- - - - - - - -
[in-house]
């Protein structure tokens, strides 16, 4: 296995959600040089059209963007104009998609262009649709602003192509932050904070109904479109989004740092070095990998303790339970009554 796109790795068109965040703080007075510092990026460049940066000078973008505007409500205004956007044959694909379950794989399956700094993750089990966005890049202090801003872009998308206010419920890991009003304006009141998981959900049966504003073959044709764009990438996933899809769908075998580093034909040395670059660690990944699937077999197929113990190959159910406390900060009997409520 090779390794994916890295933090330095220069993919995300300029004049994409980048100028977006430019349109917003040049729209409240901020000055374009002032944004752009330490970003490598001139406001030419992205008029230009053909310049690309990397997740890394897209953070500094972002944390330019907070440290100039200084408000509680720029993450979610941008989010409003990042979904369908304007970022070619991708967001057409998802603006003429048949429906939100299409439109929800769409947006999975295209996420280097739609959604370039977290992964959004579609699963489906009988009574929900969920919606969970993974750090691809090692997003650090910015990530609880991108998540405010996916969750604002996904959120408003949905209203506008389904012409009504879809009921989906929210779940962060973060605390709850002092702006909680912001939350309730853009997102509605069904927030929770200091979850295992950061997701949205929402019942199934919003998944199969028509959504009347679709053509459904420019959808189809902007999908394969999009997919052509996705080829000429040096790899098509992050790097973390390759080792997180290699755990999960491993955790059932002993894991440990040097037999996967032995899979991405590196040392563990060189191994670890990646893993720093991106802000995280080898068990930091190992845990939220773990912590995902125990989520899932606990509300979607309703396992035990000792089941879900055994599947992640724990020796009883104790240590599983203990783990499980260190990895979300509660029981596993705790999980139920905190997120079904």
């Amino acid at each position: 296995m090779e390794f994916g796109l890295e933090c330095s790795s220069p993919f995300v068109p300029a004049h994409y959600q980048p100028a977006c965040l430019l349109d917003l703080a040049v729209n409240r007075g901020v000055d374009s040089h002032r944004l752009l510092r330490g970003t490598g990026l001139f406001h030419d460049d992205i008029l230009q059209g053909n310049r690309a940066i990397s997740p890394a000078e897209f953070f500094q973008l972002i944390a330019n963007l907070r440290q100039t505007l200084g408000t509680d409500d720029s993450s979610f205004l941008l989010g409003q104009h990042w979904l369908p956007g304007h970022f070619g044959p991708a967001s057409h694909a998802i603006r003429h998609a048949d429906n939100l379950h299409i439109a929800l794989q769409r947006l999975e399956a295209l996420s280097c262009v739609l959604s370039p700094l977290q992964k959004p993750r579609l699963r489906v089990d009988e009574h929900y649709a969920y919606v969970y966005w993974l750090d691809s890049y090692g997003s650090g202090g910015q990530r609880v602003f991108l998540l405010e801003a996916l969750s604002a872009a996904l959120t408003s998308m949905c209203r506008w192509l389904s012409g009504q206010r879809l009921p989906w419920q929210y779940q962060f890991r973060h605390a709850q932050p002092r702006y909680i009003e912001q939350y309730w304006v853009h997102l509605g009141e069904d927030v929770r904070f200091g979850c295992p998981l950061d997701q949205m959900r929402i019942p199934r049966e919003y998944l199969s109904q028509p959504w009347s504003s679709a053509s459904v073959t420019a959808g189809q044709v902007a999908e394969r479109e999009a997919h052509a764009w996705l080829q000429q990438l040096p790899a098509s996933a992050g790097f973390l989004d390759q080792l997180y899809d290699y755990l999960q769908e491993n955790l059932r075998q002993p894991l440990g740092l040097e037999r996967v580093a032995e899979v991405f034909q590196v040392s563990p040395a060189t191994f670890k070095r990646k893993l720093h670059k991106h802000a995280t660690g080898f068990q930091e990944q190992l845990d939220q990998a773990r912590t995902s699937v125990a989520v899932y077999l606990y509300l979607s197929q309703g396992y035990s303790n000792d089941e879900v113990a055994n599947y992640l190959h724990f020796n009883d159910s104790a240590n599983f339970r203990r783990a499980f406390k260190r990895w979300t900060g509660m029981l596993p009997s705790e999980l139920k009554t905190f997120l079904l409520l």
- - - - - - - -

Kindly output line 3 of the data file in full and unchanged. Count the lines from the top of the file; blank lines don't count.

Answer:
């Amino acid at each position: 296995m090779e390794f994916g796109l890295e933090c330095s790795s220069p993919f995300v068109p300029a004049h994409y959600q980048p100028a977006c965040l430019l349109d917003l703080a040049v729209n409240r007075g901020v000055d374009s040089h002032r944004l752009l510092r330490g970003t490598g990026l001139f406001h030419d460049d992205i008029l230009q059209g053909n310049r690309a940066i990397s997740p890394a000078e897209f953070f500094q973008l972002i944390a330019n963007l907070r440290q100039t505007l200084g408000t509680d409500d720029s993450s979610f205004l941008l989010g409003q104009h990042w979904l369908p956007g304007h970022f070619g044959p991708a967001s057409h694909a998802i603006r003429h998609a048949d429906n939100l379950h299409i439109a929800l794989q769409r947006l999975e399956a295209l996420s280097c262009v739609l959604s370039p700094l977290q992964k959004p993750r579609l699963r489906v089990d009988e009574h929900y649709a969920y919606v969970y966005w993974l750090d691809s890049y090692g997003s650090g202090g910015q990530r609880v602003f991108l998540l405010e801003a996916l969750s604002a872009a996904l959120t408003s998308m949905c209203r506008w192509l389904s012409g009504q206010r879809l009921p989906w419920q929210y779940q962060f890991r973060h605390a709850q932050p002092r702006y909680i009003e912001q939350y309730w304006v853009h997102l509605g009141e069904d927030v929770r904070f200091g979850c295992p998981l950061d997701q949205m959900r929402i019942p199934r049966e919003y998944l199969s109904q028509p959504w009347s504003s679709a053509s459904v073959t420019a959808g189809q044709v902007a999908e394969r479109e999009a997919h052509a764009w996705l080829q000429q990438l040096p790899a098509s996933a992050g790097f973390l989004d390759q080792l997180y899809d290699y755990l999960q769908e491993n955790l059932r075998q002993p894991l440990g740092l040097e037999r996967v580093a032995e899979v991405f034909q590196v040392s563990p040395a060189t191994f670890k070095r990646k893993l720093h670059k991106h802000a995280t660690g080898f068990q930091e990944q190992l845990d939220q990998a773990r912590t995902s699937v125990a989520v899932y077999l606990y509300l979607s197929q309703g396992y035990s303790n000792d089941e879900v113990a055994n599947y992640l190959h724990f020796n009883d159910s104790a240590n599983f339970r203990r783990a499980f406390k260190r990895w979300t900060g509660m029981l596993p009997s705790e999980l139920k009554t905190f997120l079904l409520l």